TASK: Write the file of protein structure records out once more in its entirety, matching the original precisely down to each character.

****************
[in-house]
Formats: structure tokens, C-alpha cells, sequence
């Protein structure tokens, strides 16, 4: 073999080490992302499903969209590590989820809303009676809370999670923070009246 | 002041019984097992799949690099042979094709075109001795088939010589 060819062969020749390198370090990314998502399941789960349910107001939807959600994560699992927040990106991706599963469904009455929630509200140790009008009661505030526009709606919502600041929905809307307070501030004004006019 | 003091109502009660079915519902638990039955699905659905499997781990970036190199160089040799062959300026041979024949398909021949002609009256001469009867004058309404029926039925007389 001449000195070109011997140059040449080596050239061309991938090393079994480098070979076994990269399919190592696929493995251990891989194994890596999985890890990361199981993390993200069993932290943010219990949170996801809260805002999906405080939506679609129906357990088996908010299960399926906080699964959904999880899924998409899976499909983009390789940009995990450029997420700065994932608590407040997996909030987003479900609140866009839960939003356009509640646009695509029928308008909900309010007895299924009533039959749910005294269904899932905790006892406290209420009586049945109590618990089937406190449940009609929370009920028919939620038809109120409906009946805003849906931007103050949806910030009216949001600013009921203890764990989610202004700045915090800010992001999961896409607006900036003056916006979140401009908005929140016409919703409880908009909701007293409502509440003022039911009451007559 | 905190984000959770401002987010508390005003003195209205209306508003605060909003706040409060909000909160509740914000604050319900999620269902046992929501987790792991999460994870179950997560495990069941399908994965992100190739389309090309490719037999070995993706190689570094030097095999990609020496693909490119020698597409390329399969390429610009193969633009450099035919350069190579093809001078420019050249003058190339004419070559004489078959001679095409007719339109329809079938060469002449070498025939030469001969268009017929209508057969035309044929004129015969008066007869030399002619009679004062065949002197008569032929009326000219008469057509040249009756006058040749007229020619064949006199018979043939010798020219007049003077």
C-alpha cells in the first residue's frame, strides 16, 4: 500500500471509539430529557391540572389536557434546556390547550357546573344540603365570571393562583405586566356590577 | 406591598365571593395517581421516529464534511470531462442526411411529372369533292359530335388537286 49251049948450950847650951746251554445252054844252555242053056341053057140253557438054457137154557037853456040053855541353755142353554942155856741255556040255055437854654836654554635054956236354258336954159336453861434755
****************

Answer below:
[in-house]
Formats: structure tokens, C-alpha cells, sequence
């Protein structure tokens, strides 16, 4: 073999080490992302499903969209590590989820809303009676809370999670923070009246 | 002041019984097992799949690099042979094709075109001795088939010589 060819062969020749390198370090990314998502399941789960349910107001939807959600994560699992927040990106991706599963469904009455929630509200140790009008009661505030526009709606919502600041929905809307307070501030004004006019 | 003091109502009660079915519902638990039955699905659905499997781990970036190199160089040799062959300026041979024949398909021949002609009256001469009867004058309404029926039925007389 001449000195070109011997140059040449080596050239061309991938090393079994480098070979076994990269399919190592696929493995251990891989194994890596999985890890990361199981993390993200069993932290943010219990949170996801809260805002999906405080939506679609129906357990088996908010299960399926906080699964959904999880899924998409899976499909983009390789940009995990450029997420700065994932608590407040997996909030987003479900609140866009839960939003356009509640646009695509029928308008909900309010007895299924009533039959749910005294269904899932905790006892406290209420009586049945109590618990089937406190449940009609929370009920028919939620038809109120409906009946805003849906931007103050949806910030009216949001600013009921203890764990989610202004700045915090800010992001999961896409607006900036003056916006979140401009908005929140016409919703409880908009909701007293409502509440003022039911009451007559 | 905190984000959770401002987010508390005003003195209205209306508003605060909003706040409060909000909160509740914000604050319900999620269902046992929501987790792991999460994870179950997560495990069941399908994965992100190739389309090309490719037999070995993706190689570094030097095999990609020496693909490119020698597409390329399969390429610009193969633009450099035919350069190579093809001078420019050249003058190339004419070559004489078959001679095409007719339109329809079938060469002449070498025939030469001969268009017929209508057969035309044929004129015969008066007869030399002619009679004062065949002197008569032929009326000219008469057509040249009756006058040749007229020619064949006199018979043939010798020219007049003077």
C-alpha cells in the first residue's frame, strides 16, 4: 500500500471509539430529557391540572389536557434546556390547550357546573344540603365570571393562583405586566356590577 | 406591598365571593395517581421516529464534511470531462442526411411529372369533292359530335388537286 49251049948450950847650951746251554445252054844252555242053056341053057140253557438054457137154557037853456040053855541353755142353554942155856741255556040255055437854654836654554635054956236354258336954159336453861434755